Great Interactions with Christopher, the other young person we support, resulted in staff being able to support him to understand the danger of picking up and swallowing pieces of toilet tissues. Although it was a gradual, slow process Chris responded positively and stopped doing this for a long while. These examples and a few others clearly demonstrated to us how something simple and practical like Great Interactions can do wonderful things in the lives of people we support.

Further proof of the wonderful work that the team have done around Great Interactions was evident in the reduced incidents of behaviours of concern in the past 6 months.

Things seldom stay still and we are now faced with new challenges as Daniel moved in a few weeks ago to join Chris and James. Things will be different and we know it will be hard work, but as a team we believe that we can face these challenges with a lot more confidence and enthusiasm, knowing that our skills and knowledge in Great Interactions will serve us all well in the weeks and days to come.

Jose Quezon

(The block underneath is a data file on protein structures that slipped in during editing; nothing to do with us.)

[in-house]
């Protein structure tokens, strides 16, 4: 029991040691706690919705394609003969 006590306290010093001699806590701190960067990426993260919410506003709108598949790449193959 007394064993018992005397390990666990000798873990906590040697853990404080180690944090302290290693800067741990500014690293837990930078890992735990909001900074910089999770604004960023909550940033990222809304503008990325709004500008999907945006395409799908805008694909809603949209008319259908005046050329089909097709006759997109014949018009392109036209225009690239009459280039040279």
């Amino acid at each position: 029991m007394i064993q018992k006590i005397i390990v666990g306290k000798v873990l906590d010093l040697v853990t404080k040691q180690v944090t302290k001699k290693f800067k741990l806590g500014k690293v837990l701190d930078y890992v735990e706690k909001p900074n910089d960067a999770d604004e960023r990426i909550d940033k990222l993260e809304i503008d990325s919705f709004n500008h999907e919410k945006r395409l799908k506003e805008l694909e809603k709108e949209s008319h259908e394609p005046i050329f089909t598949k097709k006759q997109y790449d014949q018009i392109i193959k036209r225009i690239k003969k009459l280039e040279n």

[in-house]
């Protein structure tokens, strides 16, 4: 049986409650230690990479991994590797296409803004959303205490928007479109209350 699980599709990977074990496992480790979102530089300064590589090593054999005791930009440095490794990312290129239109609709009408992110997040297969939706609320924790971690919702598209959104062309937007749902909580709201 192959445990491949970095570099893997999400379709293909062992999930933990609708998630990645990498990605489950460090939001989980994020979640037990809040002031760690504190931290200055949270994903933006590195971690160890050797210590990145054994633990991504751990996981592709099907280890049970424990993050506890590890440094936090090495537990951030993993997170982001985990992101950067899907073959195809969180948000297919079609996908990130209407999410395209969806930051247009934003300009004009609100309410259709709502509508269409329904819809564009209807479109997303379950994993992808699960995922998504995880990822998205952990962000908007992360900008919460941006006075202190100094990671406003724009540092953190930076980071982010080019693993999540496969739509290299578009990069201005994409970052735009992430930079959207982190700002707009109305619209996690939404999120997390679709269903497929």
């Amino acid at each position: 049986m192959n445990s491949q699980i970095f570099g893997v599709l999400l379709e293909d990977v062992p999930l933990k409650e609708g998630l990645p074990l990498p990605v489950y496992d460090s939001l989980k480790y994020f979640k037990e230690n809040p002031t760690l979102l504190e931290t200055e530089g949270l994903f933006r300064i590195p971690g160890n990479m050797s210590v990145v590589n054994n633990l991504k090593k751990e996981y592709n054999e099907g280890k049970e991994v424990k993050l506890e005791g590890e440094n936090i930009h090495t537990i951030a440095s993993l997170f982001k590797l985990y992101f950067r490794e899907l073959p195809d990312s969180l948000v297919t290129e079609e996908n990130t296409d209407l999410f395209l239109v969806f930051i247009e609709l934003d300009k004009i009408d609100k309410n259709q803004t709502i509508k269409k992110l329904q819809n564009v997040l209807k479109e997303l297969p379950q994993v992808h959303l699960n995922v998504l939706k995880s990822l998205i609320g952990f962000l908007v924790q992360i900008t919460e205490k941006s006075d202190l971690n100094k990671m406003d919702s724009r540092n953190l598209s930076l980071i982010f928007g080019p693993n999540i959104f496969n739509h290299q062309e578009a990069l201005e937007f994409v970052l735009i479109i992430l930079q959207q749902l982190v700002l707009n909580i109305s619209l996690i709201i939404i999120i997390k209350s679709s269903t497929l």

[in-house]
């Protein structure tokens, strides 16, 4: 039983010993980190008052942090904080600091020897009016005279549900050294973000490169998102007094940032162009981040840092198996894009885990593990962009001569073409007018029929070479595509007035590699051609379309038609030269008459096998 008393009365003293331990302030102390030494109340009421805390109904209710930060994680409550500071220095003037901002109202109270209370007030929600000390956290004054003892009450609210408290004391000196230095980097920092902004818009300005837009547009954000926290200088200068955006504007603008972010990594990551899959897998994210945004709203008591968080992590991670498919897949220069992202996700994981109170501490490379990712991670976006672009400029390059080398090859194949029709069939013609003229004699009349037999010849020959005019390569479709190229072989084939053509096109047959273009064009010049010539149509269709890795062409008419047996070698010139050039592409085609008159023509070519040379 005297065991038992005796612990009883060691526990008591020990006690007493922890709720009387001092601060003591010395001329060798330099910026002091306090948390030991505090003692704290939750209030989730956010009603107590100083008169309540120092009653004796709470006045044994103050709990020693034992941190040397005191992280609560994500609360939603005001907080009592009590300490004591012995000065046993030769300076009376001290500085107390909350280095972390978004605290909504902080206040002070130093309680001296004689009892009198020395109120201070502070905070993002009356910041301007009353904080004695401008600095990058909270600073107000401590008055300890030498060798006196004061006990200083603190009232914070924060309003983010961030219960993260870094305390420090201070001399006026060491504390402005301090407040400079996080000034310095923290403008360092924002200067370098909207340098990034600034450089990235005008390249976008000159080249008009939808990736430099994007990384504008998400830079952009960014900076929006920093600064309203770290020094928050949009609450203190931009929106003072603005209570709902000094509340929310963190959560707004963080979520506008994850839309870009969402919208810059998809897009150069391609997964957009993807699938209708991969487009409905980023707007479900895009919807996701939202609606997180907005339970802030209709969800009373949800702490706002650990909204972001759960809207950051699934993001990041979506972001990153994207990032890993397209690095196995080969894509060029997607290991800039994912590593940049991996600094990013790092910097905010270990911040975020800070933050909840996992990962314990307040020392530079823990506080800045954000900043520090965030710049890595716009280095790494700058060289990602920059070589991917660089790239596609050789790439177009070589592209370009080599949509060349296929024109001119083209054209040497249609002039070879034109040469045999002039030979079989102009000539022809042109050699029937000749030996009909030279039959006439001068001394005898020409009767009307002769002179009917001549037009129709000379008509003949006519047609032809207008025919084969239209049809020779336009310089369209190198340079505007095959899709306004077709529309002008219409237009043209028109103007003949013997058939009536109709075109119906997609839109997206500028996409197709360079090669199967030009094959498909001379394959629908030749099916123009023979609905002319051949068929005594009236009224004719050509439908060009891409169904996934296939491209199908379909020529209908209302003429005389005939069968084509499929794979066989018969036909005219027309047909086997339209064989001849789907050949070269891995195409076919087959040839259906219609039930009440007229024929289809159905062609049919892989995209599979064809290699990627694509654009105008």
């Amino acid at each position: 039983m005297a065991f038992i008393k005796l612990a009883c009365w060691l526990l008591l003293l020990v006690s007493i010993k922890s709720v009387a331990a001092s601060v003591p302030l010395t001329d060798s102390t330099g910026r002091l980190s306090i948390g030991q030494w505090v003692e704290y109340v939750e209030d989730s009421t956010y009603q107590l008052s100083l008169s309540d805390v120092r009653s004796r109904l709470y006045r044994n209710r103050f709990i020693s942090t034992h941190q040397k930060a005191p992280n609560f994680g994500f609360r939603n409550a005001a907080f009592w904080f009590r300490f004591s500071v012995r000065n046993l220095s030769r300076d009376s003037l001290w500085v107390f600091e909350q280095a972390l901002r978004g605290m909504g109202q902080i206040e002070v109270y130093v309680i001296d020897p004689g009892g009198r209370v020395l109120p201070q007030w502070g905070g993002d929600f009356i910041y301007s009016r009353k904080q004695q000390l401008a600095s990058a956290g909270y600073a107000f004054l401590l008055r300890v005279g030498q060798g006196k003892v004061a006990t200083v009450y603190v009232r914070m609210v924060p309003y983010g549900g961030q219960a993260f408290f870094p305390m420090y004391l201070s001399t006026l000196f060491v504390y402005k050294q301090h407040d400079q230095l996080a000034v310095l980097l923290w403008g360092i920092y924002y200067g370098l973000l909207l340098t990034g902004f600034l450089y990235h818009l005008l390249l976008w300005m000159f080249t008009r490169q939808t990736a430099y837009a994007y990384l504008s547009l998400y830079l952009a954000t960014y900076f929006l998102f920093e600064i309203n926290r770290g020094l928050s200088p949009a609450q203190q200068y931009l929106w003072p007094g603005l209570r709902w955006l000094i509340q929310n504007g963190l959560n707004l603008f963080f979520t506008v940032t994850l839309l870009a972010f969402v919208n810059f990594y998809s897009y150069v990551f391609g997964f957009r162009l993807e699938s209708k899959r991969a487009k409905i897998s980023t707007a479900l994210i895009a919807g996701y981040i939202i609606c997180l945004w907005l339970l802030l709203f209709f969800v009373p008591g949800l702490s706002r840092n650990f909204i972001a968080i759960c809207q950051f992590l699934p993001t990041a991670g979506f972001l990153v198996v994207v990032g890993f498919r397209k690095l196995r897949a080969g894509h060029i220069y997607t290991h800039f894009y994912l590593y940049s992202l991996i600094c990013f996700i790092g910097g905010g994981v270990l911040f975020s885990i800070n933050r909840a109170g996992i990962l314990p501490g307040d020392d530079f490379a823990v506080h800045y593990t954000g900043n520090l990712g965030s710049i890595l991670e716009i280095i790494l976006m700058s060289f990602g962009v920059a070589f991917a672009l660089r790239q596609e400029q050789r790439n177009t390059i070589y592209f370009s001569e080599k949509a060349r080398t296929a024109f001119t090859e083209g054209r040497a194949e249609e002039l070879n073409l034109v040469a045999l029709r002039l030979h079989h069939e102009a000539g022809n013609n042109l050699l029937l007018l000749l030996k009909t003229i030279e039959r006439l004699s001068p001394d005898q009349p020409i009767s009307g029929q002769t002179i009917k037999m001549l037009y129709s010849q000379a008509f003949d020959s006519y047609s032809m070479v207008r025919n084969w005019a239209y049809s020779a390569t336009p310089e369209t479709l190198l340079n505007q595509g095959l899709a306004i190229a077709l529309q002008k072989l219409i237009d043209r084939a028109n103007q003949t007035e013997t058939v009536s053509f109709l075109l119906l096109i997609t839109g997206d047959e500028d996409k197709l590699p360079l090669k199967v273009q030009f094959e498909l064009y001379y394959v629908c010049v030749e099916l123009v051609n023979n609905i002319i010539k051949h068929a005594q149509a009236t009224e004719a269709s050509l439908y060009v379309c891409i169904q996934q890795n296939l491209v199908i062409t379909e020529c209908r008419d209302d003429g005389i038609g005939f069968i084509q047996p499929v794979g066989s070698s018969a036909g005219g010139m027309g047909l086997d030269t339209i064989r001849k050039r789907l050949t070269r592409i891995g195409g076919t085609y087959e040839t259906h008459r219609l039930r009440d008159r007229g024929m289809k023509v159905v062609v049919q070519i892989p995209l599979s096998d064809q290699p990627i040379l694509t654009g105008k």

Head of Service
No Limits Bedfordshire

Comments

  • Belinda Bradley says:

    Thank you Jose for this honest and insightful post. You are not the first person to assume that other challenges within a service need to come before a ‘nice to have’ like Great Interactions. So great to read your journey of realisation that focusing on the quality of interactions and support for people in your service is actually the heart of solving all of those other challenges. Lucky Daniel to have moved in to a home where staff will now be focusing on making every interaction great for him rather than focusing on the challenges he may bring. I hope you all have many happy moments to come.

  • Tess Marshall says:

    What a good description Jose of how well it works when Great Interactions is integrated, not an “extra”. Lovely to hear how well James and Chris are doing, and I’m sure Daniel will slowly come to be completely settled in.

  • Emma Killick says:

    Thank you for your honesty Jose – thinking that Great Interactions comes after much of the practical stuff has been sorted out is probably not that that unusual.
    The examples you’ve given of the little moments staff have shared with the young men they support are lovely and illustrate how far you and the team have come – and that stands you all in good stead for the future. Well done.

  • Adam Foley says:

    Nice article Jose.
    I thought it was very admirable that you were able to admit that things had reached a low point but realised this was a chance to build upwards and change things for the better. It shows how far The Haven has come in such a short space of time – under the right management and with a team willing to put the learning into practice.
    Keep up the good work and best of luck making Daniel one of the family!